Ikko Yamane: “The interdisciplinarity at ENSAI is the best environment for building collaborations” 

Ikko Yamane joined ENSAI as an Assistant Professor in Computer Science last fall. The University of Tokyo PhD graduate teaches various courses while carrying his research in Machine Learning. He tells us about his experience over the last few months, working in a French Grande Ecole.

Yamane is a member of the CREST research laboratory, a mixed research unit of the CNRS attached to the Group of National Schools in Economics and Statistics  (GENES) and Ecole polytechnique.

From Tokyo to Rennes

I did my Bachelor’s and Master’s degrees at Tokyo Institute of Technology (soon to become part of the Institute of Science Tokyo once it merges with Tokyo Medical and Dental University). I studied at the University of Tokyo for my PhD.

My research career started with the design of a decoding algorithm but switched to Machine Learning in the Master’s program. After my studies, I continued to work on Machine Learning at Université Paris Dauphine – PSL as a postdoc for two years. Last September, I was lucky enough to join ENSAI as an Assistant Professor.

Since then, I have been teaching how to design and analyze algorithms in the Algorithms and Complexity course. I find it to be an exciting topic because it concerns almost all programming activities.

In the Algorithms and Complexity course, I teach students how to approach computational problems, how to design algorithms (programs) to solve them, and how to analyze their performance. I also teach Object-Oriented Programming to develop reliable and maintainable software in the Object-Oriented Programming with Java course.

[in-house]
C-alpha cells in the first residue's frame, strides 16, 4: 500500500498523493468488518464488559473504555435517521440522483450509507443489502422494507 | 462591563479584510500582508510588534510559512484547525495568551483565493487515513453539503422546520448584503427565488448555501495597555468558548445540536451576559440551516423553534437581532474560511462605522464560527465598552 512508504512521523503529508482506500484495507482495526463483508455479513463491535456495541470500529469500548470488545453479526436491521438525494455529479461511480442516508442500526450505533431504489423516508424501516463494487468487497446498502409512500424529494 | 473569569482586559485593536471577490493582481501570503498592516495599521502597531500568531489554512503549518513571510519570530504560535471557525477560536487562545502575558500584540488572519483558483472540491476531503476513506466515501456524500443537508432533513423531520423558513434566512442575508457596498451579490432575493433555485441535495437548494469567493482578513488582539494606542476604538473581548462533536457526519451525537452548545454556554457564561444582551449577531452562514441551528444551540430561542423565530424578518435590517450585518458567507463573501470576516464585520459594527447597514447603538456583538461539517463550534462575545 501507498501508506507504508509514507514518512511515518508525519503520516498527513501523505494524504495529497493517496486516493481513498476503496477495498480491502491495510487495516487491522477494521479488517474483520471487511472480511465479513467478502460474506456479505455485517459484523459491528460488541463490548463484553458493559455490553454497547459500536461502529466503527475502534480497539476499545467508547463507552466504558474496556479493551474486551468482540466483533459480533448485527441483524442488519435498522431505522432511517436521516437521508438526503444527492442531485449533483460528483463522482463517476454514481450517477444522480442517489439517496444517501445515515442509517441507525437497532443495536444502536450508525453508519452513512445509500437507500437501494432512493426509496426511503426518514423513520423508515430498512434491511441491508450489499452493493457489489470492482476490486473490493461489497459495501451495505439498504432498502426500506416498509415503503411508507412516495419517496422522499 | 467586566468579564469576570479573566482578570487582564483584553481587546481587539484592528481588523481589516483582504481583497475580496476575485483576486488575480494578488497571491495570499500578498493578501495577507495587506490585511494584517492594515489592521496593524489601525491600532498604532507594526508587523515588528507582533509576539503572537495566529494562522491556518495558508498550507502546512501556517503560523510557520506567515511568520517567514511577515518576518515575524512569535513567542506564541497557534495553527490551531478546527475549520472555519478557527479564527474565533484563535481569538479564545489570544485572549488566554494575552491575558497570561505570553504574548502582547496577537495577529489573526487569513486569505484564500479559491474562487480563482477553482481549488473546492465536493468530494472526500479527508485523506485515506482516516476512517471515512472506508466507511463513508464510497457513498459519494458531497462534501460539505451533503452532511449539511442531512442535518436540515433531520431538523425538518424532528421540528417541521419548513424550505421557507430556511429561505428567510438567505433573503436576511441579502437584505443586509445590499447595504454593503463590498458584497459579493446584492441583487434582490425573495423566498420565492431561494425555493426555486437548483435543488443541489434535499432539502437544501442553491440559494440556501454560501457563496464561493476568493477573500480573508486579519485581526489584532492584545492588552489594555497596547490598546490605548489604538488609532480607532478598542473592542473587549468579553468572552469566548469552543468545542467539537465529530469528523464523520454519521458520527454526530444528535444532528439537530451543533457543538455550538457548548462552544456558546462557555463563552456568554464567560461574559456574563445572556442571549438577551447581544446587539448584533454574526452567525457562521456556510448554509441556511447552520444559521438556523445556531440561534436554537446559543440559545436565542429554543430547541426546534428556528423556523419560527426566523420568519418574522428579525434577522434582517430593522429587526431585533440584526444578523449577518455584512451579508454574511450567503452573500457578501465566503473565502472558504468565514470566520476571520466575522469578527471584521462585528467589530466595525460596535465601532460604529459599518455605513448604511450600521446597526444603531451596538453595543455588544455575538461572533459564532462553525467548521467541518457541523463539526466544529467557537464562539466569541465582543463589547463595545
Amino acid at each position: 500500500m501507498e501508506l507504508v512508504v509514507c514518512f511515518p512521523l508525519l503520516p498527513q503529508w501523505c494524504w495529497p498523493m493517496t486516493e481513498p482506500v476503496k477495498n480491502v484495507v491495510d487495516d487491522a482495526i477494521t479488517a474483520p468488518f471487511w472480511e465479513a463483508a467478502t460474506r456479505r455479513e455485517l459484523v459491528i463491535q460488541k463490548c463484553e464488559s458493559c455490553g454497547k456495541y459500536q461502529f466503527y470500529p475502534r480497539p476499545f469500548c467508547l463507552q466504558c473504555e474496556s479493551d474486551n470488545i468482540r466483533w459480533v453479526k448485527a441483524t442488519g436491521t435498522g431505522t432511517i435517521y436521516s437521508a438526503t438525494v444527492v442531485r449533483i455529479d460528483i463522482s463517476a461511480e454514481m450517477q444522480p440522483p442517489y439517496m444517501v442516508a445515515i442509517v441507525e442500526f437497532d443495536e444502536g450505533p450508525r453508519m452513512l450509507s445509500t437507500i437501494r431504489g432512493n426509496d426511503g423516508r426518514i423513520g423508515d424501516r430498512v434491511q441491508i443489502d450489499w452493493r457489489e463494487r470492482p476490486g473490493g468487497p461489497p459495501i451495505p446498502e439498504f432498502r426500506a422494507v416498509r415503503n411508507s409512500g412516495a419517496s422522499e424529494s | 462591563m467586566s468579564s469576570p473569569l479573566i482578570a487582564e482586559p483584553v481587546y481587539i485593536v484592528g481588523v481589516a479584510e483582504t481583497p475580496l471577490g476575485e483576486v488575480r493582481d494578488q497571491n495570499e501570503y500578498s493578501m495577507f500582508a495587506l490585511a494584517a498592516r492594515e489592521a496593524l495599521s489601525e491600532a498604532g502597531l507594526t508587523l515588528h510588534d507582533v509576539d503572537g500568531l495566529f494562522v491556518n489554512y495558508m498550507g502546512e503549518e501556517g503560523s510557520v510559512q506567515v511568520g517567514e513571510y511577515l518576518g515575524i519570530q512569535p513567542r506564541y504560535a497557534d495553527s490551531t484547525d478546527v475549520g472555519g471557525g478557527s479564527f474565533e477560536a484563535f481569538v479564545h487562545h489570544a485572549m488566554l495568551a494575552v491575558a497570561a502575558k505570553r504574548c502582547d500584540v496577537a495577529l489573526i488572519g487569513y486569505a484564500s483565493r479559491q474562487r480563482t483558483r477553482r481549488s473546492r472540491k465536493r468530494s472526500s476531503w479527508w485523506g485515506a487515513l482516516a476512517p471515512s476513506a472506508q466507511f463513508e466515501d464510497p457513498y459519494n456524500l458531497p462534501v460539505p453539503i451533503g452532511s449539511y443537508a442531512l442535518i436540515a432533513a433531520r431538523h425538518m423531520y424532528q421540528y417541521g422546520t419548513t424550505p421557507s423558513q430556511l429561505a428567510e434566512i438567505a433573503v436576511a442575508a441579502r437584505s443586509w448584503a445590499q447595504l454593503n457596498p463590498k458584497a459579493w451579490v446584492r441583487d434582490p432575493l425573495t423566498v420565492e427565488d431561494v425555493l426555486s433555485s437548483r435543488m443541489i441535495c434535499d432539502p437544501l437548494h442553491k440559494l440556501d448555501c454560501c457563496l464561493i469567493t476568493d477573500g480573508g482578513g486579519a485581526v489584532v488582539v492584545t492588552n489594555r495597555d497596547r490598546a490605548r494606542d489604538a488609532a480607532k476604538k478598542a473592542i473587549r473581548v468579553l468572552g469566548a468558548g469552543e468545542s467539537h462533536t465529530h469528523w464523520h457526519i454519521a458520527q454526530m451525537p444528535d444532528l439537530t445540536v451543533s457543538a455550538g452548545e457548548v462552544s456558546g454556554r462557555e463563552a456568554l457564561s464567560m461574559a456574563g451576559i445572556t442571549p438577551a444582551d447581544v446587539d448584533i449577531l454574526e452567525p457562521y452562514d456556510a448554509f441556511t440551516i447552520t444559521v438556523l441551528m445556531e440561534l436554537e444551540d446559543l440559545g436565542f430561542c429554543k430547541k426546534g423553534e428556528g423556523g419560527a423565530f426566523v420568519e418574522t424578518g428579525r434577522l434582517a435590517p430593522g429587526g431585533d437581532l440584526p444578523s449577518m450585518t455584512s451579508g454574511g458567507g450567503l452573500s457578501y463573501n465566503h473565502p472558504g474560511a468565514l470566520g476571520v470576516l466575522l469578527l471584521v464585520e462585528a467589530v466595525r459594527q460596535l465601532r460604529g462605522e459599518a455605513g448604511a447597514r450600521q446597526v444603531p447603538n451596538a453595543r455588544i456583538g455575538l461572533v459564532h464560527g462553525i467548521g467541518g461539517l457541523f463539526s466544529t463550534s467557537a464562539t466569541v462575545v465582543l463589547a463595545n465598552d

Both are fascinating subjects that teach us general lessons that can be applied to software design or be used in any field.

Researching multitask learning, causal effect estimation, and weakly supervised learning

Broadly speaking, I am interested in Machine Learning research. More specifically, I worked on multitask learning, causal effect estimation, and weakly supervised learning with my coauthors.

Multitask learning is a framework in which we have multiple related learning tasks. Solving them jointly by sharing information with each other can improve performance over solving independently. We wrote a paper about a multitask subspace estimation problem.

Causal effect estimation is about estimating how much a change in one variable affects another. We studied a method that can be used when these variables cannot be observed together.

Weakly supervised learning is about learning functions (input-output relationships) without directly observing the outputs, but with a weaker form of (e.g., corrupted or partially observed) analogues.

Our recent work studied a special case called Mediated Uncoupled (MU) Learning in which we only have unpaired independent observations of the input and the output variables with the help of another common variable.

The higher-level, longer-term goal of my research is to clarify when and how learners can acquire knowledge beyond that of teachers. I am greatly inspired from my teaching experience.